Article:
Wednesday, February 06, 2008
Monday, February 04, 2008
What is interesting to me is that because I merely have a blog, and a Flickr account, I am overly qualified to approach this subject.
What is changing here?
Slides are out . . . obviously, just talk to Chris about that.
Should all students be members of the CAA?
Should all students mainline feed to Deborah Fisher's SELLOUT?
How effective are the artist's registries like Saatchi Online and Artist Space?
What about social-networking slash info-buzz systems like ArtSlant and deviantART?
Do the Creative Commons icons protect your work? Why even bother protecting your work? What is wrong with visual sampling? Karen Jacobs has an interesting story about this.
I appreciate that I've been asked to talk to the students (and faculty) but I wonder what I/we have to offer? Isn't it, in the long run, about finding/creating the time to be in the studio? Isn't it about making quality? Is the pitch: "It is not what you know, but who you know" really what it is all about? (Hopefully, its the hokey-pokey).
Regardless, I'm going into a classroom on Tuesday the 12th with my laptop and a video projector. I'm going to show them this post. I'm going to show them how you helped me:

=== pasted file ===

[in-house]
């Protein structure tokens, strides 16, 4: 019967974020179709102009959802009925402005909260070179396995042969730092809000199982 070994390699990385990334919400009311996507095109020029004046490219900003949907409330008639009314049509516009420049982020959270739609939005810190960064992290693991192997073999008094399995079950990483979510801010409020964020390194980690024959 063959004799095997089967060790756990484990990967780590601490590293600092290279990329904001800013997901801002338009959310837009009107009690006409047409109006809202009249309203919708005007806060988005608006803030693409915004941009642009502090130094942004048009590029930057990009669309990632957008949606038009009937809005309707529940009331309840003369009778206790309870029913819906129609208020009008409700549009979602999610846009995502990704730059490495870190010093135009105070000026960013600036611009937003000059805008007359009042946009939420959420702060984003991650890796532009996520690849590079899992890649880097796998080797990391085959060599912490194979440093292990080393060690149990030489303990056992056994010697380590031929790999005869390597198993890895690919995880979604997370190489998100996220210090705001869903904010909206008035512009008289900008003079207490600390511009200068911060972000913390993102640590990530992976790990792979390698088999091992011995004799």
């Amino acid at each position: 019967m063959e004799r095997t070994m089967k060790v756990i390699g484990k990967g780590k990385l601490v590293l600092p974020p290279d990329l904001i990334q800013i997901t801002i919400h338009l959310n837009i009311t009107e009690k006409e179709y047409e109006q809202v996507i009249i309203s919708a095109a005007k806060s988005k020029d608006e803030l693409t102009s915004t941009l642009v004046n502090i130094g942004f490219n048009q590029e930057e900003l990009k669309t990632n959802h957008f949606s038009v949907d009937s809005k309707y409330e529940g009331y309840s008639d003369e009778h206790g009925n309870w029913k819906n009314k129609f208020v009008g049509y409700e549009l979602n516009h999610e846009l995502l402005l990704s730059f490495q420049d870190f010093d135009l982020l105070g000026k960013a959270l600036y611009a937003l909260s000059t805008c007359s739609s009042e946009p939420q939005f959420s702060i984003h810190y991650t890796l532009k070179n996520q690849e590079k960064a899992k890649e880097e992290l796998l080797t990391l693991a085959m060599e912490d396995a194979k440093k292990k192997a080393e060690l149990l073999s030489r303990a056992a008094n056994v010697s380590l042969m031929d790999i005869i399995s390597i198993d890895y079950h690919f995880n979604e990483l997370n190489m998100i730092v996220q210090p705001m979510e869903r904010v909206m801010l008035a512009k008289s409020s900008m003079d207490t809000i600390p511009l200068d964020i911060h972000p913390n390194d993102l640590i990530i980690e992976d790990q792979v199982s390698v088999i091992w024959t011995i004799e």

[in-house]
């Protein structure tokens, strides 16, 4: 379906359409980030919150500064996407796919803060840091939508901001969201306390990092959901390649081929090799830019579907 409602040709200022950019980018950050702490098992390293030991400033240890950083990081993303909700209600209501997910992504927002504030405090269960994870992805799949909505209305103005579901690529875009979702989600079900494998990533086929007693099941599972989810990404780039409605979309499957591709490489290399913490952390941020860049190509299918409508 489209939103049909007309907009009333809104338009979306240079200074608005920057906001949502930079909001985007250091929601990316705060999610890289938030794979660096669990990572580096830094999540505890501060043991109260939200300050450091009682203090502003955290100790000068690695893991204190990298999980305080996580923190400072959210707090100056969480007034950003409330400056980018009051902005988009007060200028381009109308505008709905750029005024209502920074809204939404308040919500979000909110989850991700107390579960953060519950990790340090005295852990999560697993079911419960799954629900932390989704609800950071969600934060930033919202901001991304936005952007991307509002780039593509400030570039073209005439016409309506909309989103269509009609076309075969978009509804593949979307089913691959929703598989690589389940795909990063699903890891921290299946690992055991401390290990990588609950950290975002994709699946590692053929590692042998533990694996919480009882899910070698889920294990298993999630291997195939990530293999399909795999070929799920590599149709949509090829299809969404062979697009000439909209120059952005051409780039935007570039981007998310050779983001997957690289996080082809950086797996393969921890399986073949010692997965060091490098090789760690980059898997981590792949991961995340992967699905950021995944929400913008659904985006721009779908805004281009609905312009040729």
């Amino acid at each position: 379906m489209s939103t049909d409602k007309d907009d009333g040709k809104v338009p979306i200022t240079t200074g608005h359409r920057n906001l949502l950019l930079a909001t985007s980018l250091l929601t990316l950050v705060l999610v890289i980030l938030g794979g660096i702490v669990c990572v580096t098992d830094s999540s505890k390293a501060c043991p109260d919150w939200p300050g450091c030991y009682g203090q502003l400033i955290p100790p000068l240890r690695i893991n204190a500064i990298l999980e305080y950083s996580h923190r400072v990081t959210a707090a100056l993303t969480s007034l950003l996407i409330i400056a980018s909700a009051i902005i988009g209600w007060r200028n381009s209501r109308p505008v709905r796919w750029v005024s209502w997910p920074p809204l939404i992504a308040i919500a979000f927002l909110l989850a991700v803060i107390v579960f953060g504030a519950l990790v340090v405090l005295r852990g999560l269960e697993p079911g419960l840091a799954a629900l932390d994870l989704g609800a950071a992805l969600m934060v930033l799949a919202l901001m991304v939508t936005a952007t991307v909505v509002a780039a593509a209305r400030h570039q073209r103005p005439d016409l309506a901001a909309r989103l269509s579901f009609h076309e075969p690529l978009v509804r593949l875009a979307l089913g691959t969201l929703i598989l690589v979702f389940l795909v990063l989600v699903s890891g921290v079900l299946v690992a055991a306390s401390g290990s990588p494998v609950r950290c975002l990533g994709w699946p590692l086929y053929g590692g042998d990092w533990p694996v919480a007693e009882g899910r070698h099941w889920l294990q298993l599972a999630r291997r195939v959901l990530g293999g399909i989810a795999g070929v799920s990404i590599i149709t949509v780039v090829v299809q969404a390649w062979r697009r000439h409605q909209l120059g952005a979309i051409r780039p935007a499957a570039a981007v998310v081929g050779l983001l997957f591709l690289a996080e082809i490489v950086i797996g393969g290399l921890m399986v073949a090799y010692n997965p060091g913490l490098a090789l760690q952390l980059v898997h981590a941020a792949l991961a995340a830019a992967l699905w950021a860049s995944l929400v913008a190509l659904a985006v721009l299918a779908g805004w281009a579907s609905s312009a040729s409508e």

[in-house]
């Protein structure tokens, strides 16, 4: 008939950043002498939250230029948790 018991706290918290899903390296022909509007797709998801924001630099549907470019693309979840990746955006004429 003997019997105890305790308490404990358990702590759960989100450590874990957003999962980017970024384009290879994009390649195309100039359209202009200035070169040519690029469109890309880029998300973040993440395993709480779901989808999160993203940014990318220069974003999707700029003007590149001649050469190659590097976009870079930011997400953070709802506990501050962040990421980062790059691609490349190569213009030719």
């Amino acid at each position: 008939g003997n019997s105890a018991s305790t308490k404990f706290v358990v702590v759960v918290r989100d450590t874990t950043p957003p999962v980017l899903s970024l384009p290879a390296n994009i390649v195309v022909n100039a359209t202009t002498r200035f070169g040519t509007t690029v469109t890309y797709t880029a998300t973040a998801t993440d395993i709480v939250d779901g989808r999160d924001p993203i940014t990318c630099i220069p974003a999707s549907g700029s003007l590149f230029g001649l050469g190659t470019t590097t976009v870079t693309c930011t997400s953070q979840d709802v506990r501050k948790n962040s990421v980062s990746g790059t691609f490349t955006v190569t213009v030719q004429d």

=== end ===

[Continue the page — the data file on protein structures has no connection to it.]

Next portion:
Americans for the Arts
This is a great resource for news on legislation that affects the arts. It is also a resource for information on how arts affect communities. - Susan
Duane Keiser = the Ebay/PayPal pioneer with chops.
Etsy = "The place to buy and sell all things handmade"
Understanding the game?
Gallery owners who blog = Edward Winkleman.
Ex-gallery owners who publish "newsletters" = Paul Klein.
Collectors who blog = Lisa Hunter.
Finger on the pulse?
emailed magazines like Artkrush.
Regional Arts resources:
Oregon Arts Commission
Joanne Mattera's post A Long Marriage (A Brush with Destiny) is a sweet take on the relationship between us and where we find "flow".